Famous towns include Domme, Sarlat, Beynac and St-Cyprien. The capital city of Périgueux with its charming medieval centre offers a wealth of bars and restaurants, all located in the sleepy cobbled squares and quiet streets. Other large towns include Bergerac and Sarlat, whilst there are lots of good-sized market towns located along the Dordogne valley (Lalinde, Bergerac, St Foy la Grande.)
Property for sale in Périgord
Property pricing varies quite considerably from one area of the Dordogne to the other. The Périgord Vert is the cheapest part of the region but even within it there are price differences. For instance, the North and North East areas bordering the Limousin are a lot more affordable and are perfect for those seeking a property with a decent amount of land on a restricted budget. The southern areas of the Périgord (namely Périgord Noir and Périgord Pourpre) are more expensive, offering easy access to many medieval market towns. They are still strong favourites for people looking to purchase a French gîte business due to the many attractions close by.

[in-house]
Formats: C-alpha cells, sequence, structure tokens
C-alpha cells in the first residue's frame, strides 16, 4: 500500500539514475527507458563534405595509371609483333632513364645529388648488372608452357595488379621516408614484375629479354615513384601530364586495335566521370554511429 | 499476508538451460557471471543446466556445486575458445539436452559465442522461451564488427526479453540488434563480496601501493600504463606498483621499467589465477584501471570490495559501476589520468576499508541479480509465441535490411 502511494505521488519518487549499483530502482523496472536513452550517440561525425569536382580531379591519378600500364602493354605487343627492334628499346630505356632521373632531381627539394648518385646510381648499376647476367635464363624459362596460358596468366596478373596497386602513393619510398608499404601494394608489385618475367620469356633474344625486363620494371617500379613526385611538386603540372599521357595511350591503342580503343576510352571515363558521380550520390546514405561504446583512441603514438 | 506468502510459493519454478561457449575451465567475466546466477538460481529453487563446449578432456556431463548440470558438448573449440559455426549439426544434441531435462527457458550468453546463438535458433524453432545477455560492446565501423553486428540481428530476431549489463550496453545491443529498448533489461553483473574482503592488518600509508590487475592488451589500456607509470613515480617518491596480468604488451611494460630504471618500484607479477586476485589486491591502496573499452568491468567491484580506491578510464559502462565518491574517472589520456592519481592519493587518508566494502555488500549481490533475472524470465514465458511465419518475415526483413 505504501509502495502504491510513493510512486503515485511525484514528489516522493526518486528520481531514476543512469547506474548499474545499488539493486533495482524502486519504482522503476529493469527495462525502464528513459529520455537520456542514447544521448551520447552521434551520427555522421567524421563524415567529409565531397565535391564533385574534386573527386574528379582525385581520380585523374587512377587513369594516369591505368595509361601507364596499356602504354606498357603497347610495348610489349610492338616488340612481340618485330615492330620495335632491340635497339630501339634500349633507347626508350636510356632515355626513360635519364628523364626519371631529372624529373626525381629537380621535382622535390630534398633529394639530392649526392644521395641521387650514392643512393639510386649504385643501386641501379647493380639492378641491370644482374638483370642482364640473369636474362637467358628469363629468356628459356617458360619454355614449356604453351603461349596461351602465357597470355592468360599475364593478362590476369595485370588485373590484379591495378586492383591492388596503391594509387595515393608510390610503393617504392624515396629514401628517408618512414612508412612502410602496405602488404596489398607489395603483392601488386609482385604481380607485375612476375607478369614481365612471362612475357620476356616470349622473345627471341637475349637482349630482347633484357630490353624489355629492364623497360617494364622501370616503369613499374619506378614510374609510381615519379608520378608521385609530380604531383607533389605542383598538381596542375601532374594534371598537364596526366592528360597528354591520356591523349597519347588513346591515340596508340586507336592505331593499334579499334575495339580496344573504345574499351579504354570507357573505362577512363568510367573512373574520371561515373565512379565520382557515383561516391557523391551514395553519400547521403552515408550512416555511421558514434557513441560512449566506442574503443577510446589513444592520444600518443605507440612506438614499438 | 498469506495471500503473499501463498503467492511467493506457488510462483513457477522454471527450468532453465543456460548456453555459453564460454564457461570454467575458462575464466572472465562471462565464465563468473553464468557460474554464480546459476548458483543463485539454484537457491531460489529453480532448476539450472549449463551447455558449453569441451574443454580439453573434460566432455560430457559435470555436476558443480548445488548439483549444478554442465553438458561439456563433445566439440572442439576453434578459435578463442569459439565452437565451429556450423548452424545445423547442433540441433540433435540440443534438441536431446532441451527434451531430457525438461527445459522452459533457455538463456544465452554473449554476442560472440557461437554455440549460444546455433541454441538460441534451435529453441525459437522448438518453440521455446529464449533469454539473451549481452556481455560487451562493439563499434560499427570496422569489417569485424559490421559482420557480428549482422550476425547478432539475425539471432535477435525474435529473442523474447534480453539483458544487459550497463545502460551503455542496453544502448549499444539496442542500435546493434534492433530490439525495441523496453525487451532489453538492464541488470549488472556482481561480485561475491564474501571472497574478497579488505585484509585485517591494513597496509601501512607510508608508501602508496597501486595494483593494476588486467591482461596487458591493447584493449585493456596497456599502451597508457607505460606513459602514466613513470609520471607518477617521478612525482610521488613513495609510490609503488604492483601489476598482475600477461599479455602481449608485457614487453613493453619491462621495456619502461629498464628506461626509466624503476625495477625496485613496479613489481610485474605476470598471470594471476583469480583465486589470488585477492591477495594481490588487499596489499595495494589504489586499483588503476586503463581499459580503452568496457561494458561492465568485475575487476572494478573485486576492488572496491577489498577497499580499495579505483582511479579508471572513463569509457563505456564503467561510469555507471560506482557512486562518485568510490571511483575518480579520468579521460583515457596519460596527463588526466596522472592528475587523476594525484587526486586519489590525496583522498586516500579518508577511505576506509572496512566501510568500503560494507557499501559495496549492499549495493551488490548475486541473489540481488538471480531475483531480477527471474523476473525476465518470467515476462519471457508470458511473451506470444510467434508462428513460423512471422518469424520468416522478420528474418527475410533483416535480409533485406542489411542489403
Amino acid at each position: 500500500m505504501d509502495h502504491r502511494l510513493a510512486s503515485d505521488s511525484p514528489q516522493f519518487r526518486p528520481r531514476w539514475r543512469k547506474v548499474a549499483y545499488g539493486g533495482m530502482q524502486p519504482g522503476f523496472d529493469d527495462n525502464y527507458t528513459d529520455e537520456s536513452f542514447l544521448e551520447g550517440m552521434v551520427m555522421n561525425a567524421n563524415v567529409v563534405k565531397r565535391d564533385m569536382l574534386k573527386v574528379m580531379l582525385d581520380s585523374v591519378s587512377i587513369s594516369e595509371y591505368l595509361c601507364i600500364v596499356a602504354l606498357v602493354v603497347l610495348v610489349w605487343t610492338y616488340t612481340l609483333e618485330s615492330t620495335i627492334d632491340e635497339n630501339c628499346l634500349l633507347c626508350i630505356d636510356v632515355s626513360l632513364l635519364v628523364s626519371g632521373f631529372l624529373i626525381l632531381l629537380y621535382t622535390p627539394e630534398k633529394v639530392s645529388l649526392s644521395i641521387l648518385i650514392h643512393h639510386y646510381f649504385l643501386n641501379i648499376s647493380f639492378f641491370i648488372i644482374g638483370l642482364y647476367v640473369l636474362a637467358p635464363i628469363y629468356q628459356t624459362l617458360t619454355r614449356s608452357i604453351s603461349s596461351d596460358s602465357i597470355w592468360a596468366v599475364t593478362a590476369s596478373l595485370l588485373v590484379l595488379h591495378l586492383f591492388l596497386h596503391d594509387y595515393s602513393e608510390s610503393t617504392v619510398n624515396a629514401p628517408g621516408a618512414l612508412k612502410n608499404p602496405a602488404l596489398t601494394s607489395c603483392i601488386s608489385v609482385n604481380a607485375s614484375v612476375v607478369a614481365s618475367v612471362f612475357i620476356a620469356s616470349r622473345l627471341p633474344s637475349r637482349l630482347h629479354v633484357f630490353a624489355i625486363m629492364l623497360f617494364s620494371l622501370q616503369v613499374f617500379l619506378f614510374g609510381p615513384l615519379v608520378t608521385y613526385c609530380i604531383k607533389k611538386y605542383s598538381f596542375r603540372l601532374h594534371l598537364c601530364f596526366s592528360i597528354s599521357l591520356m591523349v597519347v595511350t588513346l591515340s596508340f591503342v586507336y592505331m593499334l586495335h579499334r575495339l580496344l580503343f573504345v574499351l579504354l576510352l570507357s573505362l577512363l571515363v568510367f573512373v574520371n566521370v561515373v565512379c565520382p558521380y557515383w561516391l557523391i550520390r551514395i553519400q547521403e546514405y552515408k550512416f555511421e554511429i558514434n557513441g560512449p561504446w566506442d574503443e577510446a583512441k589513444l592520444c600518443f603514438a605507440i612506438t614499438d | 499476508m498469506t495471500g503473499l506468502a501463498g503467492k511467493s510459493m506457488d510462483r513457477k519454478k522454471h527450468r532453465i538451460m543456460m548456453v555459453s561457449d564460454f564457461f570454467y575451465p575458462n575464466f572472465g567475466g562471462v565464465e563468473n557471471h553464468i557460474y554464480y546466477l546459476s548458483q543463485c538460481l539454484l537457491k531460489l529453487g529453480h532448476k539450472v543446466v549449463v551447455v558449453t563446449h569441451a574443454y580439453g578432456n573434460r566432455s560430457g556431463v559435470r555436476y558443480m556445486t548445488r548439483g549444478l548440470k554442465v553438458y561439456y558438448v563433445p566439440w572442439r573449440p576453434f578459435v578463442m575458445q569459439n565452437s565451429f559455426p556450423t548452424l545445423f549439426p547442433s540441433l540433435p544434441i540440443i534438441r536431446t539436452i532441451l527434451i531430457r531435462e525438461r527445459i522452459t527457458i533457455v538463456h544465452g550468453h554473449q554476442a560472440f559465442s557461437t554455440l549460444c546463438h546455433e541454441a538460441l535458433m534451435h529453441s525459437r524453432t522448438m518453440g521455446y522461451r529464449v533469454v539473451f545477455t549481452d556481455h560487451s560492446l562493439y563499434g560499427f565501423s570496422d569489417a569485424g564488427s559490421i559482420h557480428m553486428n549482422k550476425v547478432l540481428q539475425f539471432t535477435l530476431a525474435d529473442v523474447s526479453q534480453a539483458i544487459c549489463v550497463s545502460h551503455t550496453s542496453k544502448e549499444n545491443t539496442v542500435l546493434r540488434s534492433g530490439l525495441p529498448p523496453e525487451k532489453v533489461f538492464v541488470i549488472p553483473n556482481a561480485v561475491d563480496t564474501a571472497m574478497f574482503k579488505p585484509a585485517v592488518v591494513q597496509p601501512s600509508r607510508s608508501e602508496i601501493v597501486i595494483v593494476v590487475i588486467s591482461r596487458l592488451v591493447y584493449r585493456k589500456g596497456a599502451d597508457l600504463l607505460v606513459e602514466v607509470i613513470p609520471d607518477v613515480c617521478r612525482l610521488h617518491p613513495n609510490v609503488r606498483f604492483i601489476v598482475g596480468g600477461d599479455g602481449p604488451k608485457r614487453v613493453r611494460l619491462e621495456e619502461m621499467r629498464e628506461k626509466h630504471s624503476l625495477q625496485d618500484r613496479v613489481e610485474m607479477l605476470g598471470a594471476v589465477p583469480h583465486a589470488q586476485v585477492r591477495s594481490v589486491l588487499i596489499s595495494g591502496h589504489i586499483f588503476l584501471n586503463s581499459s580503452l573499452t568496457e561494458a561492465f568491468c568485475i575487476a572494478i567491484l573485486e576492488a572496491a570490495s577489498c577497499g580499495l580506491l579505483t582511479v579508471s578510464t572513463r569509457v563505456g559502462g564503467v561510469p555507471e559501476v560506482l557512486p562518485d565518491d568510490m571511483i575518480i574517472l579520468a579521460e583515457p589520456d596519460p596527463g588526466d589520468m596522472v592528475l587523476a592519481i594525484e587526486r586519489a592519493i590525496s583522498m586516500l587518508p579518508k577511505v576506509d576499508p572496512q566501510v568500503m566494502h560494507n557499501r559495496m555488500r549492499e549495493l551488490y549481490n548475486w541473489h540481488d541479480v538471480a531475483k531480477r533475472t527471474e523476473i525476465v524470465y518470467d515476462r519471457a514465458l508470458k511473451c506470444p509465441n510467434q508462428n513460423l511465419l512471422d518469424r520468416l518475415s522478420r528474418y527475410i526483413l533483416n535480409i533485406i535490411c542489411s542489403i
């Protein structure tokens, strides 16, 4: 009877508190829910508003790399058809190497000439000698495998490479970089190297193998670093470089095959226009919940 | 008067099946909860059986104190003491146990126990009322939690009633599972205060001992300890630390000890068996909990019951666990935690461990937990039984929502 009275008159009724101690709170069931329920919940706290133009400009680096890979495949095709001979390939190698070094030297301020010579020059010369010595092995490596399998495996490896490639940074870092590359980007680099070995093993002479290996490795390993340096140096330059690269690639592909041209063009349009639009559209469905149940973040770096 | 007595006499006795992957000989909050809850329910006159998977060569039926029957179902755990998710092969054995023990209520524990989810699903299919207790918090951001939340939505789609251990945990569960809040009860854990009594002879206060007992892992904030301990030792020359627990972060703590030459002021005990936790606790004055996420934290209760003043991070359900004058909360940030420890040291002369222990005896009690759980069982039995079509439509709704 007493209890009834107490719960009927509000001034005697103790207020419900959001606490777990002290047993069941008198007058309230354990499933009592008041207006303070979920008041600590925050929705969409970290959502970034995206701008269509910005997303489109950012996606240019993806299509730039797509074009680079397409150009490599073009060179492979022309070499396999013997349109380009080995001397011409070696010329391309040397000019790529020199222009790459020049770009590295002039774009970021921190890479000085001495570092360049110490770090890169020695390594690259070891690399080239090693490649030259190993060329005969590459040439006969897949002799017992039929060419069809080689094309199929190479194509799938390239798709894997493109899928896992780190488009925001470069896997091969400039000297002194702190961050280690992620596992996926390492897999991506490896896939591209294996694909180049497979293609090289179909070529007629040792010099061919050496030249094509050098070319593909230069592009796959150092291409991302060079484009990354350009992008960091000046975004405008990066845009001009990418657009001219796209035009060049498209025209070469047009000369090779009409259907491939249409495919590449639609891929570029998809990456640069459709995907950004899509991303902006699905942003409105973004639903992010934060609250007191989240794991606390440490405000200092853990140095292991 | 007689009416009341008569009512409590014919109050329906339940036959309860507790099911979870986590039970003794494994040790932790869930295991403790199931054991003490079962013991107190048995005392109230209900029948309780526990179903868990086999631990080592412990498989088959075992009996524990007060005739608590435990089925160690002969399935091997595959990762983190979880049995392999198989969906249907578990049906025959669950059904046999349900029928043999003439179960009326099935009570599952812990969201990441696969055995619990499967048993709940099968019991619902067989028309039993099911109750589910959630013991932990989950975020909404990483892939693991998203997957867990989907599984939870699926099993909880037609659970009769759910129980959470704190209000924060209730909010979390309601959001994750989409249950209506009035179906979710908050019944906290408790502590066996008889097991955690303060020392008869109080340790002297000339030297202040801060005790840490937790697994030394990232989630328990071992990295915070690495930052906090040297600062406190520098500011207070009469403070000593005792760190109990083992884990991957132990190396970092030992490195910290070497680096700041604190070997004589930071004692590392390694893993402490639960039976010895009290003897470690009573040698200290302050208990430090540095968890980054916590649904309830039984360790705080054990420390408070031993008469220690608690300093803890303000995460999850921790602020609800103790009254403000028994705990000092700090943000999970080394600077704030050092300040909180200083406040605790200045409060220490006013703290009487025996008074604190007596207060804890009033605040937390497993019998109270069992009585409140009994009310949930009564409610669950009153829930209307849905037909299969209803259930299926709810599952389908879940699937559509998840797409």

Dordogne enjoys a temperate climate, with local variations, with temperatures and rainfall varying not only in broad bands across the department, but also within quite small areas.
More detailed information on the climate in Dordogne here but below are average temperatures.
Dordogne travel guide
Bergerac airport at the centre of the Dordogne region has many low cost airline links with the UK. You can also easily access Dordogne via airports in the Dordogne valley over the Limousin border to the north at Brive-Dordogne Valley airport, as well as Bordeaux, Toulouse and Limoges international airports